A re­fined old time for U.S. oil mar­ket Bull’s eye on the Per­mian Basin as oil prices rise

Texarkana Gazette - - FRONT PAGE - By Su­san Mon­toya Bryan

AL­BU­QUERQUE, N. M. — Some of the largest en­ergy com­pa­nies in the U.S. have al­ready in­vested bil­lions of dol­lars on claims up and down the Texas-New Mex­ico state line, tap­ping one of the na­tion's rich­est and most pro­lific oil and nat­u­ral gas re­gions.

Now the stakes just got higher, as the U.S. Ge­o­log­i­cal Sur­vey re­leased a new as­sess­ment Thurs­day that shows por­tions of the Per­mian Basin could hold even more prom­ise.

With the po­ten­tial to dou­ble the na­tion's on­shore oil and gas re­sources, the agency es­ti­mates more than 46 bil­lion bar­rels of oil and some 280 tril­lion cu­bic feet of gas are within two for­ma­tions on

the south­west­ern side of the basin. That's the largest con­tin­u­ous oil and gas re­source po­ten­tial ever as­sessed.

While agency ge­ol­o­gists cau­tion that more study would be needed to de­ter­mine the prof­itabil­ity of go­ing af­ter the re­sources, in­dus­try groups and top of­fi­cials within the Trump ad­min­is­tra­tion are en­cour­aged and say the as­sess­ment un­der­scores the ac­tiv­ity that's al­ready hap­pen­ing in the basin.

"Be­fore this as­sess­ment came down, I was bullish on oil and gas pro­duc­tion in the United States," In­te­rior Sec­re­tary Ryan Zinke said in a state­ment. "Now, I know for a fact that Amer­i­can en­ergy dom­i­nance is within our grasp as a na­tion."

The an­nounce­ment comes as OPEC coun­tries voted Fri­day to cut oil pro­duc­tion begin­ning next year as a way to force crude oil prices higher de­spite po­lit­i­cal pres­sure from Pres­i­dent Don­ald Trump. The group of oil-pro­duc­ing nations was look­ing to rein in sup­ply as prices had fallen about 25 per­cent be­cause ma­jor pro­duc­ers, in­clud­ing the U.S., have been pump­ing at high rates.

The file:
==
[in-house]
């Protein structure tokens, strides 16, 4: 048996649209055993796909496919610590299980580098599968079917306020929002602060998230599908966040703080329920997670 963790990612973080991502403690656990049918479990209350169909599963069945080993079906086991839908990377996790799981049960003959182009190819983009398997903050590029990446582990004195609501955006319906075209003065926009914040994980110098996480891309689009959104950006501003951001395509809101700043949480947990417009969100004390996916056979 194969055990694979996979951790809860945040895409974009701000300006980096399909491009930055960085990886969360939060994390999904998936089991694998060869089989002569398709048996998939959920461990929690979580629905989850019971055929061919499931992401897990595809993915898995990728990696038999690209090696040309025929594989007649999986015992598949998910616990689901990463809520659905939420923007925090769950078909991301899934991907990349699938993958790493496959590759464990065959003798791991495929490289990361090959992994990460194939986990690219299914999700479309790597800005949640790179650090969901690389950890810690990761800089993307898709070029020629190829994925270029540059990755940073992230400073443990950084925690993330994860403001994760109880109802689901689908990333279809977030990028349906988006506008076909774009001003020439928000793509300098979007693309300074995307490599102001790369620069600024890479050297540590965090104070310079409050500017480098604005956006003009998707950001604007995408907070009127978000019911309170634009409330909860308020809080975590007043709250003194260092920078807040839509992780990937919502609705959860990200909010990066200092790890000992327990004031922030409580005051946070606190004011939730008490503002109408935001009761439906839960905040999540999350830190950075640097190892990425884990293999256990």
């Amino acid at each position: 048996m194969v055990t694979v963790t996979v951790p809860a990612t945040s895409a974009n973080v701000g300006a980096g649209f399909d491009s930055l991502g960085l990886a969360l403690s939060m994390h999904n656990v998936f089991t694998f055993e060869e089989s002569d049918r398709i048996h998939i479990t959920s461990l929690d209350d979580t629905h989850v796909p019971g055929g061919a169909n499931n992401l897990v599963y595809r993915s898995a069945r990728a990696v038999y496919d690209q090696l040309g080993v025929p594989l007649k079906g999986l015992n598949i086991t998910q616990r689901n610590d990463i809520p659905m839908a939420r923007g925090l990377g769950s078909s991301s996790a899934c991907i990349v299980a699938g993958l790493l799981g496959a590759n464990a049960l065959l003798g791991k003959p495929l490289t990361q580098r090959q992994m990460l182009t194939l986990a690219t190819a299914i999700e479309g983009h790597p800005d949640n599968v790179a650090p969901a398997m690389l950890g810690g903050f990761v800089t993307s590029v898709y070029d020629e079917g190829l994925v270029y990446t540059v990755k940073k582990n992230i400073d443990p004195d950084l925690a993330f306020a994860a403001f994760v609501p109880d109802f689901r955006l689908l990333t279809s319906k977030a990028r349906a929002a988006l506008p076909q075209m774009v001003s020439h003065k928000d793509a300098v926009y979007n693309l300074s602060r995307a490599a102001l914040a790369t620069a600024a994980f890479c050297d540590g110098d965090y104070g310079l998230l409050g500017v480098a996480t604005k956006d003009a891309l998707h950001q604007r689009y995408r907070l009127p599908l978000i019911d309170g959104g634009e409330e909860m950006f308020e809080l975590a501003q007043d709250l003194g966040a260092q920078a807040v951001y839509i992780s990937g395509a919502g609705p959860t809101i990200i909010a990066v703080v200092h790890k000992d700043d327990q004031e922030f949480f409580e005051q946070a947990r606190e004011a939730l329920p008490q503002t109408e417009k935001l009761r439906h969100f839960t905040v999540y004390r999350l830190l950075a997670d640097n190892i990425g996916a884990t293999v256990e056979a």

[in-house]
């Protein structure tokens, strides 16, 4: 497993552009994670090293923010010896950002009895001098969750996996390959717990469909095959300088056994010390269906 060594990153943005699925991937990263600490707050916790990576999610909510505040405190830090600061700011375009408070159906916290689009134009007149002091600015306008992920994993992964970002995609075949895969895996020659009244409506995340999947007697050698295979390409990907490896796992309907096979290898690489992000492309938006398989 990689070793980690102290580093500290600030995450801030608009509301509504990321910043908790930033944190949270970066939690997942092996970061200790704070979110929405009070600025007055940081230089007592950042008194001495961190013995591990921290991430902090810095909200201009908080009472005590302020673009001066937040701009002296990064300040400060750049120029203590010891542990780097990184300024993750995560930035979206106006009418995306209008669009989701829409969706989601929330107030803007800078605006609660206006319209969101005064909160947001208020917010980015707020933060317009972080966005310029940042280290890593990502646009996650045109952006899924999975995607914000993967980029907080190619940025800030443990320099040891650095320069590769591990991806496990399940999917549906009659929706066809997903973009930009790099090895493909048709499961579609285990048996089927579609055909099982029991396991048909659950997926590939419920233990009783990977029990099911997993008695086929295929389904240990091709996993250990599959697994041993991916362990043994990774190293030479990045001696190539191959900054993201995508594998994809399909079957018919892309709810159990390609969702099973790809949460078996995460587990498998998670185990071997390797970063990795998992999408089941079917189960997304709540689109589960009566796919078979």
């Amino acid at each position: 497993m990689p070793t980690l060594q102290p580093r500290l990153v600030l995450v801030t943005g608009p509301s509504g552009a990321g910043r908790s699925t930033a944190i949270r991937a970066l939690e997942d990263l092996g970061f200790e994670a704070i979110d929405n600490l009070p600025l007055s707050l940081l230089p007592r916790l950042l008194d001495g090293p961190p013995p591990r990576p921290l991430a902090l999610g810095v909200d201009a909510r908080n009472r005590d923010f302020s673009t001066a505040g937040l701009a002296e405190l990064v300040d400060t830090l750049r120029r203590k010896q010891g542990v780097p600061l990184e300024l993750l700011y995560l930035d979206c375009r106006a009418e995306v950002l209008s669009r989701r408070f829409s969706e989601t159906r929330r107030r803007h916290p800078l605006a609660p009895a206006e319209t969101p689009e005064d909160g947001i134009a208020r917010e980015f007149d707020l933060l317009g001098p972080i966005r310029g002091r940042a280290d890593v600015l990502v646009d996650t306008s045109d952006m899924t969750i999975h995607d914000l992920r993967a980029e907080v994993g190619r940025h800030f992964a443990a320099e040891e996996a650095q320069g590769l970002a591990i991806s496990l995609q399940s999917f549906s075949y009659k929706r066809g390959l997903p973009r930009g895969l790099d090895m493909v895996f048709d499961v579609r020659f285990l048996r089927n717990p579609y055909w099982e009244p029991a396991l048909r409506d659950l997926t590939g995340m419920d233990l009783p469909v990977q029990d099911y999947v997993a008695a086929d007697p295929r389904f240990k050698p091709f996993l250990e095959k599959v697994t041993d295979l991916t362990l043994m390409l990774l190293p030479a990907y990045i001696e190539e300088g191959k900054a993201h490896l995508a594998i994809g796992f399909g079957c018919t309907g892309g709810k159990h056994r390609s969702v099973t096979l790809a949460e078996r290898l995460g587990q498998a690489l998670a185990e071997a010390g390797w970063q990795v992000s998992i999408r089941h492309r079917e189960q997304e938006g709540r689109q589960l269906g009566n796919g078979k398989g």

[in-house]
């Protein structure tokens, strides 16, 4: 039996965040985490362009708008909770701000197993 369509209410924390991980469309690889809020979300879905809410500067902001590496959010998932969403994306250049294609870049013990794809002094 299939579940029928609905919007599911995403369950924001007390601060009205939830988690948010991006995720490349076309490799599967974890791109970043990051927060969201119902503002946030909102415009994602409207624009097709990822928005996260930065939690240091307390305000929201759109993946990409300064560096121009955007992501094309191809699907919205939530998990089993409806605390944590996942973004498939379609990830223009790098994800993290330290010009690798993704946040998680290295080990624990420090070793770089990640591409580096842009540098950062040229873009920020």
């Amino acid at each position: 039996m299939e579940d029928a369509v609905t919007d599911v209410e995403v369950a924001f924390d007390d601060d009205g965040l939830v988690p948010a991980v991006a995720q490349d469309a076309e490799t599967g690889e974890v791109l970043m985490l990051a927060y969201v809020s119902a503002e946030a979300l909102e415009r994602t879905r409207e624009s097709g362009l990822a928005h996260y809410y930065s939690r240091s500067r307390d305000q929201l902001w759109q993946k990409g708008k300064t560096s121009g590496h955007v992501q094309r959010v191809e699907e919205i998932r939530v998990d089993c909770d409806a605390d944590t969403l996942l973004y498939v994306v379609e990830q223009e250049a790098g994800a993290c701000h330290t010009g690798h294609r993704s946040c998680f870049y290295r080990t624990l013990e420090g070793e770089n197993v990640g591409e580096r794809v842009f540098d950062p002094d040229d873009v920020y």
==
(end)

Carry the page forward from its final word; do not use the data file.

Pro­duc­ers through­out the Per­mian were closely watch­ing Fri­day's de­vel­op­ments and there were no in­di­ca­tions of things slow­ing down in the oil­fields.

Stephen Robert­son, ex­ec­u­tive vice pres­i­dent of the Texas-based Per­mian Basin Petroleum As­so­ci­a­tion, said the signs for the basin's po­ten­tial have been there for a long time.

"The fact is that Reeves County, which in the heart of that play, is run­ning more rigs than any other county in the na­tion and has been do­ing that for quite a while," he said. "The peo­ple out here know that it's there and it re­ally is that im­prove­ment of the tech­nolo­gies and the in­creased ef­fi­cien­cies al­low­ing peo­ple the abil­ity to ac­tu­ally be able to ac­cess it and pro­duce it."

Still, a main fac­tor is price. "If the price drops to a point where it's not eco­nom­i­cal, then it doesn't mat­ter if it's there. It's not go­ing to be pro­duced," Robert­son said.

New Mex­ico's share of the Per­mian Basin has helped to drive pro­duc­tion in the state to record lev­els in 2017. This year is ex­pected to be an­other ban­ner year as in­dus­try of­fi­cials say the state is on pace to sur­pass 200 mil­lion bar­rels.

The flurry of ac­tiv­ity in south­east­ern New Mex­ico has put pres­sure on ev­ery­thing from hous­ing and schools to high­way in­fra­struc­ture. Con­cerns also have been raised by state Land Com­mis­sioner Aubrey Dunn about the en­vi­ron­men­tal im­pacts as state and fed­eral reg­u­la­tors have had a dif­fi­cult time keep­ing up with the pace of de­vel­op­ment across the re­gion.

The boom also has re­sulted in a sig­nif­i­cant bud­get sur­plus that will give in­com­ing Gov.-elect Michelle Lu­jan Gr­isham and the Democra­tled Leg­is­la­ture more op­tions as they hash out spend­ing pri­or­i­ties for ev­ery­thing from ed­u­ca­tion and pub­lic safety to in­fra­struc­ture.

As­so­ci­ated Press

An oil rig and pump jack work Oct. 9 along the road­side of FM 1788 in Mid­land, Texas. With more bar­rels of oil be­ing pumped monthly from the Per­mian Basin, New Mex­ico is among the na­tion’s top pro­duc­ing states.

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